MANILA, Philippines (UPDATE) – Diversifying conglomerate San Miguel Corp. is in talks to acquire two toll roads in Southern Luzon, and may close a deal within a week or two, its president said Wednesday.
“Star Tollway and Skyway were offered to us. If there is opportunity, we will buy both,” Ramon Ang, San Miguel president and chief operating officer, told reporters on Wednesday.
Ang did not give further details.
Star Tollway Corp. operates the 42-kilometer Southern Tagalog Arterial Road that runs from Sto. Tomas to Batangas City.
Meanwhile, the 9.3-kilometer elevated Skyway from Buendia, Makati to Bicutan, Parañaque is operated by Citra Metro Manila Tollways Corp. (CMMTC). The Skyway 2 project, which extends the toll road up to Alabang, Muntinlupa, is ongoing.
San Miguel has been moving away from its core food and beverage business to heavy industries such as infrastructure, power, and telecommunications.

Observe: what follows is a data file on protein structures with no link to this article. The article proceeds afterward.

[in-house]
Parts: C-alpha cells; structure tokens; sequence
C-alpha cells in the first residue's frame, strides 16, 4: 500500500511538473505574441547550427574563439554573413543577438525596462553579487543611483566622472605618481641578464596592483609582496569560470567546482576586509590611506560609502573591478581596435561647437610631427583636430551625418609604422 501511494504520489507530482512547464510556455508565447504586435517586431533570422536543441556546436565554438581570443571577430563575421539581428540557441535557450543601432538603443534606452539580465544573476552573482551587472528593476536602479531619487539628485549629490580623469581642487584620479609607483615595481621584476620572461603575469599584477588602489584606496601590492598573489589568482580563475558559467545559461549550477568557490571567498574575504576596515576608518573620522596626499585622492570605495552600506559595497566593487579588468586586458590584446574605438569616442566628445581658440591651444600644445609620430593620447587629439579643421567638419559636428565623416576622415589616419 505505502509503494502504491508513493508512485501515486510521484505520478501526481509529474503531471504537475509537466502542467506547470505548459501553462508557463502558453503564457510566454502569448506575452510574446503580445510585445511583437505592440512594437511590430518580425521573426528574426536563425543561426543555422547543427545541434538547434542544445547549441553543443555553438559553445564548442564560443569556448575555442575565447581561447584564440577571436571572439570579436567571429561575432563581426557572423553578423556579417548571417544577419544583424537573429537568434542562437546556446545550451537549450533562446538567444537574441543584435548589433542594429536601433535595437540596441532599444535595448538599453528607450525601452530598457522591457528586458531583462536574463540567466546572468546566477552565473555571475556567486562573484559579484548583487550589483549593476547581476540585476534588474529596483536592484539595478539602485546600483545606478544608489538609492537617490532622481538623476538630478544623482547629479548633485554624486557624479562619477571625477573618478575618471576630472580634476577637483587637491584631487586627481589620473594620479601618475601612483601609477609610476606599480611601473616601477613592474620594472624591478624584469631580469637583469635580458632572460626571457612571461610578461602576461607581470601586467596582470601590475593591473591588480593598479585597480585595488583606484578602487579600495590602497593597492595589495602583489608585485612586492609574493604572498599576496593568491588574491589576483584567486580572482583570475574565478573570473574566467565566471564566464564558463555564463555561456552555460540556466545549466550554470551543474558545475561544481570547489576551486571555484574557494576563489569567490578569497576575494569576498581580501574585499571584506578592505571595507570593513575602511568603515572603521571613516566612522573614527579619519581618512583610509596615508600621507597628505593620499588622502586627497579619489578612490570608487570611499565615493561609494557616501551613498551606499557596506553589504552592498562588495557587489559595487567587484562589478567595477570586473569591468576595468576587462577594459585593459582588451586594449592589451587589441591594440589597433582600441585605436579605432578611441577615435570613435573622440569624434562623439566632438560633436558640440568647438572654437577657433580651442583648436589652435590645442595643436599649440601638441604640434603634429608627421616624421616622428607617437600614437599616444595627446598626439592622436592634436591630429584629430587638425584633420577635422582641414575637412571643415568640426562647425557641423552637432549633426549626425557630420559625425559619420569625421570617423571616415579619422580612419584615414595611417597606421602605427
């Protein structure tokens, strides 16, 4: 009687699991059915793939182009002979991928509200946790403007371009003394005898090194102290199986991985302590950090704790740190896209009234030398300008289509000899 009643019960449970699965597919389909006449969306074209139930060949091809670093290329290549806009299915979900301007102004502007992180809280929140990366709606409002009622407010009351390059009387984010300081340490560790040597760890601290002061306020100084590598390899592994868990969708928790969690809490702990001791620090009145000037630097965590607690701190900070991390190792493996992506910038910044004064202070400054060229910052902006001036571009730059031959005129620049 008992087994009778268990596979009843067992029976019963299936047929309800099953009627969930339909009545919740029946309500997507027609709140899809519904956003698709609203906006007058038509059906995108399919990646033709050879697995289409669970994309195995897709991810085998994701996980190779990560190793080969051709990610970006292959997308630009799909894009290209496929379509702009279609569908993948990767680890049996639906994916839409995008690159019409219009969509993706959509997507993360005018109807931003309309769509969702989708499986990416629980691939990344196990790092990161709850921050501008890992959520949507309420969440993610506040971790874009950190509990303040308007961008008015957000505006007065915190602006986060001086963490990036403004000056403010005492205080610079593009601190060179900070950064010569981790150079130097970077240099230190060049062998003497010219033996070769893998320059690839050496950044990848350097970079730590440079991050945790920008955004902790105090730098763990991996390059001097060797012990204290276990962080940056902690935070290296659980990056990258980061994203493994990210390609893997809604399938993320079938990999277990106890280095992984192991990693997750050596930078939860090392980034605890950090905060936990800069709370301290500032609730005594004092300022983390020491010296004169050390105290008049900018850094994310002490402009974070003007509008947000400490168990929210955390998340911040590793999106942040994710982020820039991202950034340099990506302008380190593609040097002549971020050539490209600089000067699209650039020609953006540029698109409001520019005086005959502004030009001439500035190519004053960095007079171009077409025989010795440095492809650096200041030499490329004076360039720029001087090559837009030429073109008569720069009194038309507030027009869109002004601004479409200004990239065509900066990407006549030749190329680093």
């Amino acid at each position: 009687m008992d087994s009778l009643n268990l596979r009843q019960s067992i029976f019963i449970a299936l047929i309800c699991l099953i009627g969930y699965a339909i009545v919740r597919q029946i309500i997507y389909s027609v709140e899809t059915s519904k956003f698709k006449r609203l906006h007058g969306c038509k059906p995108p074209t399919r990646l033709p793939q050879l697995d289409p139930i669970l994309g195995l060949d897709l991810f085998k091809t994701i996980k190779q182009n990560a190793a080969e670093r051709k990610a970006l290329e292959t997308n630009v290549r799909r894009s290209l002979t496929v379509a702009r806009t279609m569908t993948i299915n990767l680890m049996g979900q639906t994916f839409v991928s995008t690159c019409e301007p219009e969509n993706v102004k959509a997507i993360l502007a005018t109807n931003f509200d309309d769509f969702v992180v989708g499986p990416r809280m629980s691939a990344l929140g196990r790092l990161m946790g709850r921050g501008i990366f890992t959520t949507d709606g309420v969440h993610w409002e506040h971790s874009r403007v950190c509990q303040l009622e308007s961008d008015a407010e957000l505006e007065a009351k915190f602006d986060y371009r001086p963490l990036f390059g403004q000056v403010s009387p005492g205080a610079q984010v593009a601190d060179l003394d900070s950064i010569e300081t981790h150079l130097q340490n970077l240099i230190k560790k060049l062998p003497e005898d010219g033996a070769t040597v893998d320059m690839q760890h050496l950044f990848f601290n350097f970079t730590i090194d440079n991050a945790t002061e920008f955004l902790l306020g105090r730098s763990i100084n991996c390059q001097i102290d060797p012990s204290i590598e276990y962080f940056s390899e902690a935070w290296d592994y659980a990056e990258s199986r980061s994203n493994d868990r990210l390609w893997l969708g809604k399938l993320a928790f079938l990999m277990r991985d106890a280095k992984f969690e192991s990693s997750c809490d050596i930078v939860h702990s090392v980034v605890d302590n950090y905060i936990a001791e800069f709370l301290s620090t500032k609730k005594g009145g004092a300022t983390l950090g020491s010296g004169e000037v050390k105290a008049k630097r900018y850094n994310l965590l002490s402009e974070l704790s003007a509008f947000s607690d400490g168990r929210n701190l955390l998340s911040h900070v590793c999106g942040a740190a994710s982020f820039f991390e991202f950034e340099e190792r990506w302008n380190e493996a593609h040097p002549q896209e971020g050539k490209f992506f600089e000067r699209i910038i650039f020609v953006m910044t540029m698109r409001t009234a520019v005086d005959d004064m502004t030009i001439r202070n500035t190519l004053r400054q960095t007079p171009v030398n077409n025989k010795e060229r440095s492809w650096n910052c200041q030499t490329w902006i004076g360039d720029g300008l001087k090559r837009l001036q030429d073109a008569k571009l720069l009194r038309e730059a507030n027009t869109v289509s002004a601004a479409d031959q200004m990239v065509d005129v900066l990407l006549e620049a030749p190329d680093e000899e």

Other toll road ventures
San Miguel also has stakes in the Tarlac-Pangasinan-La Union Expressway (TPLEx) and the North Luzon East Expressway (NLEE) through deals it entered into last year.
In July, the company said it acquired 51% of Ausphil Tollways Corp., a Filipino-Australian corporation and the main project proponent for the NLEE.
The following month, it bought a 35% stake in Private Private Infra Dev Corp. (PIDC), the consortium of construction companies building the TPLEx.
San Miguel had attempted but failed to acquire two other toll road assets.
It partnered with Star Tollway in the bidding for the contract to operate the Subic-Clark-Tarlac Expressway, the country’s longest toll road north of Manila. It also offered to buy Manila North Tollways Corp., the franchise holder for the 83.7-kilometer North Luzon Expressway (NLEx), from the Lopez family.
Both projects were bagged by corporate rival Metro Pacific Investments Corp. (MPIC)., led by businessman Manuel Pangilinan.
San Miguel and the Pangilinan Group have been chasing after the same businesses.
They were at war for control of then Lopez-led power distributor Manila Electric Co., and were rival bidders for the 246-megawatt Angat hydroelectric power plant.
Both also expressed interest to invest in a new airport terminal in the Clark Freeport zone in Pampanga.